Committee drops PWC reimbursement cut
WASHINGTON - The rehab industry scored a victory late Wednesday, when a House-Senate Conference Committee "unexpectedly" dropped a proposal to cut reimbursement for power mobility devices 1.5%. The cut was part of an amendment to delay CMS's transition from CMNs to physician prescriptions.
The committee dropped the cut before forwarding the amendment to the House and Senate for final votes and to the president for signing.
Industry officials crossed their fingers that both bodies would approve the bill before Thanksgiving. But late Thursday, the House rejected it. The reason: Congressmen couldn't agree on a provision that would ban Medicare from paying for erectile dysfunction drugs beginning in 2006.
"The good news is that the conferees, unexpectedly, agreed to drop the 1.5% reimbursement cut," said Cara Bachenheimer, vice president of government relations for Elyria, Ohio-based Invacare.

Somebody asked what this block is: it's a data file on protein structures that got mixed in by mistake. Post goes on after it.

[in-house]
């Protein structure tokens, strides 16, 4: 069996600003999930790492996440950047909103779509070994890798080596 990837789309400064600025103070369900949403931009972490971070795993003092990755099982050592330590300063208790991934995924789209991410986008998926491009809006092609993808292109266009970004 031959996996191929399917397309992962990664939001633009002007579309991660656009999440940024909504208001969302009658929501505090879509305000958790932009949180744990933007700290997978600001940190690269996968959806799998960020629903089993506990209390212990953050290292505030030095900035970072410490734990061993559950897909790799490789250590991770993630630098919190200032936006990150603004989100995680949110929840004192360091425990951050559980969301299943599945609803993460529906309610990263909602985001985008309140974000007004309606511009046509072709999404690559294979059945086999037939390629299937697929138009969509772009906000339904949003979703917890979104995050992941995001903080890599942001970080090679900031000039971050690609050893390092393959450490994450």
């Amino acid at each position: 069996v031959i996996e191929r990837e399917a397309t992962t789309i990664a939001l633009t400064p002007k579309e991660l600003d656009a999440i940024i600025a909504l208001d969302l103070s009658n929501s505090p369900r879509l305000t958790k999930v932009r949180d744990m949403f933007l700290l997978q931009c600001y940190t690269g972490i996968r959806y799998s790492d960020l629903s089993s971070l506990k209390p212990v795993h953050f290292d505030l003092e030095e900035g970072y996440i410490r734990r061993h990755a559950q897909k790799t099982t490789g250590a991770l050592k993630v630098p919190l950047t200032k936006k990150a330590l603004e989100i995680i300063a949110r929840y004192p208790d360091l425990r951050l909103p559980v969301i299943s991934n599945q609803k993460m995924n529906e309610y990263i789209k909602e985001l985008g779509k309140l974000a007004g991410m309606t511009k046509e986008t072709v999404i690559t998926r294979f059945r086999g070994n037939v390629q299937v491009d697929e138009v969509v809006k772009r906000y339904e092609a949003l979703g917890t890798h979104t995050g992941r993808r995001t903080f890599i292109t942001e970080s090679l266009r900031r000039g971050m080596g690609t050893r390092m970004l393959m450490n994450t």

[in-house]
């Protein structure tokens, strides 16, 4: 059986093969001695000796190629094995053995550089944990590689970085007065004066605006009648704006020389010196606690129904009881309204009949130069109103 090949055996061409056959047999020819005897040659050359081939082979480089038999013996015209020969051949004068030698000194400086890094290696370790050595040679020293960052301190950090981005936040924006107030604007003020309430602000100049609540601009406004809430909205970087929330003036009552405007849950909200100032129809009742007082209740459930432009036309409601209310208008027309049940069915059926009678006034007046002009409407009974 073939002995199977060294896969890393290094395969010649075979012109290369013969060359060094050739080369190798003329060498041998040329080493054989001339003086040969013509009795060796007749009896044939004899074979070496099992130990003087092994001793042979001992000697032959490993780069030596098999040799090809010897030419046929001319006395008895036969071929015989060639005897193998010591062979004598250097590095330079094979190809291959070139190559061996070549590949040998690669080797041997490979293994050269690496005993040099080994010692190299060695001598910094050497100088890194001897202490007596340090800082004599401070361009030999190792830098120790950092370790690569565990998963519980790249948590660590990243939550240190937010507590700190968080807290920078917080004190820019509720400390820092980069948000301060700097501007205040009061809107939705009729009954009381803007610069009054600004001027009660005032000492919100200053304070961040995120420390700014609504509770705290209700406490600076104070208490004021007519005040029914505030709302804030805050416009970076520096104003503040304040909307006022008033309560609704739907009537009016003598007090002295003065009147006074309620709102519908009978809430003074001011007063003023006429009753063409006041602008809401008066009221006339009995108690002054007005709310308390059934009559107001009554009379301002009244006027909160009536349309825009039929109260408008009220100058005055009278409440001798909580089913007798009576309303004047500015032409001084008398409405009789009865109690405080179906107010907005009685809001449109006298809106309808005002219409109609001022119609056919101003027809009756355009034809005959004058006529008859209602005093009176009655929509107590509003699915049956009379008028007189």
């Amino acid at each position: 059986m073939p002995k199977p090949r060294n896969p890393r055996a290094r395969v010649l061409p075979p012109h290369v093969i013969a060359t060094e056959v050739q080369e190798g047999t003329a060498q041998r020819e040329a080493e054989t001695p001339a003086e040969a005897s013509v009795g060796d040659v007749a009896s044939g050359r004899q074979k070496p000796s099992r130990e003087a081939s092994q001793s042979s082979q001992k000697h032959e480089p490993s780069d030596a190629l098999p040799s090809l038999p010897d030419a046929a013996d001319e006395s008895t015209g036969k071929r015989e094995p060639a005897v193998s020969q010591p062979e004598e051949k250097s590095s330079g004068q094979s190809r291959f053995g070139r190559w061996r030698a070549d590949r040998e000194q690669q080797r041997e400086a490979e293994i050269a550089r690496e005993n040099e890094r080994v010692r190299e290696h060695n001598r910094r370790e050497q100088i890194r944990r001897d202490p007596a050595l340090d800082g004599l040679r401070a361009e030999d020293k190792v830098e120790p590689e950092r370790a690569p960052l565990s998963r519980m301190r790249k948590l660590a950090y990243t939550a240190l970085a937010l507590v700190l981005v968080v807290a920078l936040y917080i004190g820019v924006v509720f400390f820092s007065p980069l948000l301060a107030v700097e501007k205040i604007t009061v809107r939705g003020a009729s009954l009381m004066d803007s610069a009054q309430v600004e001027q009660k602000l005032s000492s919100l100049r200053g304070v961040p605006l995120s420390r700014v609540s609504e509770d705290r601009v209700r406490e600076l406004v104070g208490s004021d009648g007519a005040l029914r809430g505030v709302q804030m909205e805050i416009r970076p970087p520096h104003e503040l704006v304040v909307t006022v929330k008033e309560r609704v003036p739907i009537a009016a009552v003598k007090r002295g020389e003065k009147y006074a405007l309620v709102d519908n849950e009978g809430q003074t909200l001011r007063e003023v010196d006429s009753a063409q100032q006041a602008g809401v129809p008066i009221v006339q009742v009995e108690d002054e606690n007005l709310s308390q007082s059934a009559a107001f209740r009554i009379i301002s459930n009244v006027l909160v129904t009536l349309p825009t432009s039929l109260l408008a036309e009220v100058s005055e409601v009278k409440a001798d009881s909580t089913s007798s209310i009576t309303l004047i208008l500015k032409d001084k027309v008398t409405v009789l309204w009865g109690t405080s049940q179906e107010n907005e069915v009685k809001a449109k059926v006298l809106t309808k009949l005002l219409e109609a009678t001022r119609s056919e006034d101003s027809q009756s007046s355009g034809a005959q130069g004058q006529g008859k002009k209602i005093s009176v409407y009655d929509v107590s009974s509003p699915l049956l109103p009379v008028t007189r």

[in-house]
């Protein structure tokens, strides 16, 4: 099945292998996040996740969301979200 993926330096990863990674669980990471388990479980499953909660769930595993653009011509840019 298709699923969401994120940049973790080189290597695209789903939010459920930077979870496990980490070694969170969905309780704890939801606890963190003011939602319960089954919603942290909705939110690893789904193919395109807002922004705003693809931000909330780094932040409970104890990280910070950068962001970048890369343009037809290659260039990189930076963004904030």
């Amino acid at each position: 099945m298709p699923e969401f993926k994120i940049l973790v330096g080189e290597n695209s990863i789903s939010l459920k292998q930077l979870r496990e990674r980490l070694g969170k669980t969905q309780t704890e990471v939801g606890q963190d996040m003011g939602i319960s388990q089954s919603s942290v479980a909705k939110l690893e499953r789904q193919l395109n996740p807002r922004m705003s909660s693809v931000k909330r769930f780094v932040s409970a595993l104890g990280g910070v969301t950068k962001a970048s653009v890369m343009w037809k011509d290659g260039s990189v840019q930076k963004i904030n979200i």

By Friday, House leaders were trying to broker a deal that would allow congressmen to pass the bill over the weekend, according to Seth Johnson, vice president of government affairs for Pride Mobility Products. Other options: Send the bill back to the Conference Committee or pass a continuing resolution that sets spending based on the previous year's budget.
The industry, led by Pride Mobility and Invacare, lobbied legislators to drop the 1.5% reimbursement cut from the amendment, calling it unnecessary. Two congressmen came to their defense: Reps. Don Sherwood, R-Pa., and Ralph Regula, R-Ohio, both members of the Appropriations Committee.
"They agreed that [the 1.5% reimbursement cut] wasn't necessary, and it wasn't in the best interest of our industry, and they went to bat for us," said Dan Meuser, president of Exeter, Pa.-based Pride Mobility.
The cut has its roots in politics, industry sources say. The amendment, as part of an appropriations bill, needed to be budget neutral. Because CMS expects $10 million in savings from its interim final rule (IFR)--more beneficiaries in scooters rather than wheelchairs, for instance--a cut was necessary to offset the costs of the delay.
The amendment, which was crafted by Sen. Arlen Specter, R-Pa., requires CMS to re-issue an IFR by Jan. 1, 2006. It then requires the agency to hold 45-day comment and transition periods, and implement the rule no sooner than April 1, 2006.